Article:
This is the other end of the LeBron spectrum: It doesn’t matter how clumsy his PR efforts are, because he’s so good that everything else falls into place anyway. It happened in Miami, and it happened again this year. If he’s creating his own myth, he’s also living up to it.
He wanted to be a mentor, and it’s hard to argue with the progress from Kyrie and Tristan Thompson. He wanted to be a GM, and if he was wrong about Wiggins, he sure was right about Waiters! And, oh, were you looking for a guru? We just watched LeBron get four great months out of J.R. Fucking Smith. He’s been a coach-on-the-floor, often literally, and he’s made this offense work without Love and with Matthew Dellavedova. He may not be a civic savior, but Cleveland sports are relevant again for the first time since he left.
When you consider the early-season struggles, the trades, the injuries to Love and Kyrie right as everything started to click, and then pulling together to dominate with a completely different lineup for the past month — LeBron hasn’t just made this work in Cleveland, he’s made it work several times over in the same season.
People hated it when he abandoned Cleveland, and now he’s back. People whined when he went to team up with superstars, and now here he is carrying a team on his own, defying injuries and all kinds of adversity, making everyone better. What more could you want?
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There are a couple of different ways you could talk yourself into ignoring the odds and getting excited for these Finals anyway. First, you could tell yourself that the new lineup in Cleveland is better than anyone realizes, and that Thompson has turned into a monster who makes the Cavs every bit as good as Love did. The role players orbit perfectly around LeBron, and if Kyrie chips in, they can play with anyone. You could also tell yourself that Steph Curry is the linchpin to everything Golden State does well on offense, and Iman Shumpert will offer the toughest defense he’s faced since Tony Allen. You could tell yourself that Kyrie has had a week off now, and he should be much closer to 100 percent. You could say the Cavs are as tough to beat in Cleveland as the Warriors are at Oracle.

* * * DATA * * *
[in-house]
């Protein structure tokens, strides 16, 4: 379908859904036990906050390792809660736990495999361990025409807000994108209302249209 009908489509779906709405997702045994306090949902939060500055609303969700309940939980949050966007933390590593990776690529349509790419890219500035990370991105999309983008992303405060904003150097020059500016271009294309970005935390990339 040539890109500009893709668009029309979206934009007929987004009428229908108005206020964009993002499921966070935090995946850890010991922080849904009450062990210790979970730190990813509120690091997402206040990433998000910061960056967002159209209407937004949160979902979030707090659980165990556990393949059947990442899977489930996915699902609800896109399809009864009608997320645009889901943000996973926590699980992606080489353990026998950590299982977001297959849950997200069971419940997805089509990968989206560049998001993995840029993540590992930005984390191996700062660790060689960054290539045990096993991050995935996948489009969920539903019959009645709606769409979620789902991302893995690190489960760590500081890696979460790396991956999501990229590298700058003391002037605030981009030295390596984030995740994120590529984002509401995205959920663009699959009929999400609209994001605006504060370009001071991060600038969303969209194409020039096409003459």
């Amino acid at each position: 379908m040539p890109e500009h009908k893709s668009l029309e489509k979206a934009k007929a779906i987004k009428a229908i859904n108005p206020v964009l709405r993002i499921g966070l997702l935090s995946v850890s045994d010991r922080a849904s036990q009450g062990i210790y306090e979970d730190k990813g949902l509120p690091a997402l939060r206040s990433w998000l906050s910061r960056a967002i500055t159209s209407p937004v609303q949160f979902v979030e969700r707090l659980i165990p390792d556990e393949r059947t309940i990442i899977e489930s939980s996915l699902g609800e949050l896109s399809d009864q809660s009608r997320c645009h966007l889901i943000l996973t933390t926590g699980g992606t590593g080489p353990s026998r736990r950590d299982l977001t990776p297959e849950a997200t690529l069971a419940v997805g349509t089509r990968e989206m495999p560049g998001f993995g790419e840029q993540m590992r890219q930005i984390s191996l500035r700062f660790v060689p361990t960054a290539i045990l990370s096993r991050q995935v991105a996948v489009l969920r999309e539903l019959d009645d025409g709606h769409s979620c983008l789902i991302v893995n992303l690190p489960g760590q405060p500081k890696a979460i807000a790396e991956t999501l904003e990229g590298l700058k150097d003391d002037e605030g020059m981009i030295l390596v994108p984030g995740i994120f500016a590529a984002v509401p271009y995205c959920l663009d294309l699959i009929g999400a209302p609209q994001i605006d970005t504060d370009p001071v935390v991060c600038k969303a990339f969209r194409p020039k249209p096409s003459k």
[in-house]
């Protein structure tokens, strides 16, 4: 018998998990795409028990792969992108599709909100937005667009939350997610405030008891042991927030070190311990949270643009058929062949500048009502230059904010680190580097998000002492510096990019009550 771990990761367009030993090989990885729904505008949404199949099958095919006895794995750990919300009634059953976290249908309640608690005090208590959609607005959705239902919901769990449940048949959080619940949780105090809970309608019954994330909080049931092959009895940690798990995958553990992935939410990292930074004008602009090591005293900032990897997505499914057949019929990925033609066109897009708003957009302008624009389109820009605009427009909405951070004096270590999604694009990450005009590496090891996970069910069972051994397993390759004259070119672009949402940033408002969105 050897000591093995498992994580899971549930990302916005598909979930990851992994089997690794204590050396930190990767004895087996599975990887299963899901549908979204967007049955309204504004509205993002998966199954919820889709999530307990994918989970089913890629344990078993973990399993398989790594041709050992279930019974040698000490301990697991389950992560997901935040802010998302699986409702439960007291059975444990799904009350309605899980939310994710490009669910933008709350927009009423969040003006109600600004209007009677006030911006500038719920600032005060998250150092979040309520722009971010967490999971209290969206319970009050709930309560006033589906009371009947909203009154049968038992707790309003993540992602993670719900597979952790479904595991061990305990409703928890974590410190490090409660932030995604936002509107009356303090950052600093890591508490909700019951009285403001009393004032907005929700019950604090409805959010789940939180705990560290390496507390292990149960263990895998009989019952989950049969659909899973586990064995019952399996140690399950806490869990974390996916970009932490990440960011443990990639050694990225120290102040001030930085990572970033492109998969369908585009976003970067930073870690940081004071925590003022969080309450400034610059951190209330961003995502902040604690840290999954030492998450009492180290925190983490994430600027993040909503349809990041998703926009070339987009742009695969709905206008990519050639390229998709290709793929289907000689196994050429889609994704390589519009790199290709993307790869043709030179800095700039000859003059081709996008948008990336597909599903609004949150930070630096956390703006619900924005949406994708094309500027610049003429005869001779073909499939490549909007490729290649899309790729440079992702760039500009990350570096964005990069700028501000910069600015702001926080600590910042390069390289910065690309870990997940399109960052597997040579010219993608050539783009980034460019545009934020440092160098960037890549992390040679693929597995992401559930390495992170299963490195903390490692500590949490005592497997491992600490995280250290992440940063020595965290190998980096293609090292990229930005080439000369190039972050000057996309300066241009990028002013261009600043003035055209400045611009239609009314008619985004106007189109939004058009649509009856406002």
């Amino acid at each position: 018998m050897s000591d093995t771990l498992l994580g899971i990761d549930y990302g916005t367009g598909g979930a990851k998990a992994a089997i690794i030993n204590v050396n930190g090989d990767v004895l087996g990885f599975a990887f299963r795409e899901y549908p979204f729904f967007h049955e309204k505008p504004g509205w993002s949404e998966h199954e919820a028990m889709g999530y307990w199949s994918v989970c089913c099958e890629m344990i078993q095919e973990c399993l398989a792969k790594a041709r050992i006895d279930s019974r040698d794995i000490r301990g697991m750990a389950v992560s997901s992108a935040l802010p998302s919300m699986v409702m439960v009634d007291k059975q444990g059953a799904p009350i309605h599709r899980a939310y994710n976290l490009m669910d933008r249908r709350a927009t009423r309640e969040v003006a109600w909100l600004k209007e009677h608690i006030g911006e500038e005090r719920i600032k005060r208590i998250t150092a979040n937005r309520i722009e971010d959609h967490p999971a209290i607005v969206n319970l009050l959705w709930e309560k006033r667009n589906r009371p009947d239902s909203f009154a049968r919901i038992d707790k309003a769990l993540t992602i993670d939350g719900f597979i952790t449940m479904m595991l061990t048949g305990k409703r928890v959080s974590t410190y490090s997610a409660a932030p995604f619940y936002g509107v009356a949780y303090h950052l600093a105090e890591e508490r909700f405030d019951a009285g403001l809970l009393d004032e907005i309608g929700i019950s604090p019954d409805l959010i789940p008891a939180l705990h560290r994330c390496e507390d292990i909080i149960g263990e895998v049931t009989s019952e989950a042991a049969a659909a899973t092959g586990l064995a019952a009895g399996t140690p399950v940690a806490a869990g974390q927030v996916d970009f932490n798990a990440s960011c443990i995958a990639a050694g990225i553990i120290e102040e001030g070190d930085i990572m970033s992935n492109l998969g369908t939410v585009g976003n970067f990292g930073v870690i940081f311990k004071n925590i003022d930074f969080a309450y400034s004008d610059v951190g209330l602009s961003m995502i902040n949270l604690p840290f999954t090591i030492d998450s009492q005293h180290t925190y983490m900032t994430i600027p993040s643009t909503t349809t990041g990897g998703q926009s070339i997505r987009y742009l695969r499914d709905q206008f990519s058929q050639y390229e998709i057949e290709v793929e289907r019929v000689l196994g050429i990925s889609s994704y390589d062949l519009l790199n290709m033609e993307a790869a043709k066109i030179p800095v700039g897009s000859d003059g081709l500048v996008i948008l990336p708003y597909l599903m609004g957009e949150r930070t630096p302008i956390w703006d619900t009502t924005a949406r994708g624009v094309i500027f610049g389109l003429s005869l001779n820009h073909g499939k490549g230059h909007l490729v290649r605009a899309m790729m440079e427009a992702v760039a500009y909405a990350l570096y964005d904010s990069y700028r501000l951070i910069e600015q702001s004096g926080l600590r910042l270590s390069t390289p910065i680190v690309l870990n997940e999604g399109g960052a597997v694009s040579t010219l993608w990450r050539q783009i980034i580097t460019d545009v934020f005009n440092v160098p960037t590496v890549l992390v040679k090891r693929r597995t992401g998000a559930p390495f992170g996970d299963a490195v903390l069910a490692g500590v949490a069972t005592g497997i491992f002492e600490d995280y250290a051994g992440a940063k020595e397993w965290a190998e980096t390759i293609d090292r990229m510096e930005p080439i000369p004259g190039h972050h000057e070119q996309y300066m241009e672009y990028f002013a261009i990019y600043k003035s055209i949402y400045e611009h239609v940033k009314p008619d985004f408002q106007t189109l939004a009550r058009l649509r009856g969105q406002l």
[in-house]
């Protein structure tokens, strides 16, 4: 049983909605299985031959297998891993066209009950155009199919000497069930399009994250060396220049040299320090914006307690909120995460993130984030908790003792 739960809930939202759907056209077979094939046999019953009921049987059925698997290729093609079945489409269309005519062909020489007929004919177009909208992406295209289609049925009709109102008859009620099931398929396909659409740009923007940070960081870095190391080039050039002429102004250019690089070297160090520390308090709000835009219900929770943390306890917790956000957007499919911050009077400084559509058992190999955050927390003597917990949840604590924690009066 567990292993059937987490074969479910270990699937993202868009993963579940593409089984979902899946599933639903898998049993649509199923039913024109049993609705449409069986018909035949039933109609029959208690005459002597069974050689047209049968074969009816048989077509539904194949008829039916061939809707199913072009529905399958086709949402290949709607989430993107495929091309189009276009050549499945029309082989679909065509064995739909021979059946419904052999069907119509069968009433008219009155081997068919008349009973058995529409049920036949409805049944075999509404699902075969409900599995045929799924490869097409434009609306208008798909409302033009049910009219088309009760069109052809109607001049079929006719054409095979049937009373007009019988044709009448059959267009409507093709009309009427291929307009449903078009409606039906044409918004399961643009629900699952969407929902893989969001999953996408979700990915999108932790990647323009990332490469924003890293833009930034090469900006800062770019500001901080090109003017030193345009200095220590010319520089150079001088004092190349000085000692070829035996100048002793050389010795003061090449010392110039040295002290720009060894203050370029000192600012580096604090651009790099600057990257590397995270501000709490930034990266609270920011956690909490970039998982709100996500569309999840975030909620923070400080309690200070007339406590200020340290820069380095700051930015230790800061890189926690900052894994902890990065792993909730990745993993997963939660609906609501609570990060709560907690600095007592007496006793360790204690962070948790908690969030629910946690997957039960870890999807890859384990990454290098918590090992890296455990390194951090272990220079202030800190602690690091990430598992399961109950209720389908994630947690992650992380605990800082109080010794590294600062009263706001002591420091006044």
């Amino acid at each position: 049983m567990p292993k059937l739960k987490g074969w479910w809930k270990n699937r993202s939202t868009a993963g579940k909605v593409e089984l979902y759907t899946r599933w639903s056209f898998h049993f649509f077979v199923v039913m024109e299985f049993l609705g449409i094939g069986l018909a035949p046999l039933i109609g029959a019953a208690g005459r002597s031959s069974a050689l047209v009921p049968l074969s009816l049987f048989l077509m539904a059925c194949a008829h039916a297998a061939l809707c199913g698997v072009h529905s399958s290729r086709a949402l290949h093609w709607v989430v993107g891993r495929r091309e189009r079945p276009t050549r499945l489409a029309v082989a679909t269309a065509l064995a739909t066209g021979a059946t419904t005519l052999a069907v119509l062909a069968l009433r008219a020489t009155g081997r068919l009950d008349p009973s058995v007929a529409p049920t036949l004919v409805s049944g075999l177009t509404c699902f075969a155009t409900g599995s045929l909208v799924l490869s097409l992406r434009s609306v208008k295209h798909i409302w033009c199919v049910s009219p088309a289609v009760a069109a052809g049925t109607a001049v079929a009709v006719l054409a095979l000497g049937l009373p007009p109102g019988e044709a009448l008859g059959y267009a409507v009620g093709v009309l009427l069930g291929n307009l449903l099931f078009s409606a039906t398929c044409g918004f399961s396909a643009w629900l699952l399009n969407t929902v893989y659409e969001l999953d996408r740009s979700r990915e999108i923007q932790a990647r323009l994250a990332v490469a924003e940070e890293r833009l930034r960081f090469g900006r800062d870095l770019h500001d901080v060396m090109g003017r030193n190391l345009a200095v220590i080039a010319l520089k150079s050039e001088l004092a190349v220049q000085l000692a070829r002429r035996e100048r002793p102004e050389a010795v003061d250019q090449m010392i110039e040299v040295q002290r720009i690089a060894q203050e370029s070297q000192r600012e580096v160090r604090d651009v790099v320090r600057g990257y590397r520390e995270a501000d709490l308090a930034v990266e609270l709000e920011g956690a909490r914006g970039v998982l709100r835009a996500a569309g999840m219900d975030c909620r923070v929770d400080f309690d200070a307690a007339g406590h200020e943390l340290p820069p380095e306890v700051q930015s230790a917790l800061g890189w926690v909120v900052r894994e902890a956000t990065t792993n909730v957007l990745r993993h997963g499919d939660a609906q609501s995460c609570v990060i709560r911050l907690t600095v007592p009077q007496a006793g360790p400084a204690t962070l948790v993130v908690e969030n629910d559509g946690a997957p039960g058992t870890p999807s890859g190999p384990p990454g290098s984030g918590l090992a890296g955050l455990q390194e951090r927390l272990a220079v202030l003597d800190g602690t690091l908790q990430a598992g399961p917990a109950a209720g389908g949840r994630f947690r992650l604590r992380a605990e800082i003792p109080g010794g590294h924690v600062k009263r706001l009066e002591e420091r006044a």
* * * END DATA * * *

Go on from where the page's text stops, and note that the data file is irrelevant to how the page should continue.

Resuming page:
I don’t know if any of that’s true. We’ll see.
For now, I’m just ready to watch LeBron.
We’ve never seen a player this legendary get tested in the Finals like this. He is Magic without Kareem or Worthy. He’s Shaq with an injured Kobe, and he’s facing one of the most dominant teams he’s ever seen. Now we get to find out whether the East is so bad that he’s winning by default, or whether he really did turn the Cavs into a juggernaut without Kevin Love and with half of Kyrie. The question isn’t whether LeBron’s great, but just how great he really is. How crazy can this get?
It’s stupid to think that he can give the Cavs a chance here, but for at least the next 48 hours, it’s OK to dream. Can he score 30 a game and bully Harrison Barnes and Draymond Green? His jumper’s been off all playoffs, but what happens if it comes back right as Golden State’s giving him open looks? Will he pick apart that defense to get Smith and Shumpert going from the outside? Can Kyrie give him just enough help to make things interesting? What happens if he carries them on offense and then guards Steph in crunch time? Does the world explode?
It’s stupid to think that one great player is enough to beat a team as good as the Warriors. It’s also stupid to reduce sports to simple narratives that say one player is amazing enough to save everything for one doomed team — but that’s pretty much what happened in Cleveland this year. And that’s what it will take to make these Finals competitive. Nobody will hold it against LeBron if he fails, but let’s just watch him try.
If this was the year in which LeBron lived up to his own myth, these Finals are the best opportunity he’s ever had to take his legend to the next level. Isn’t that why he went back to Cleveland in the first place?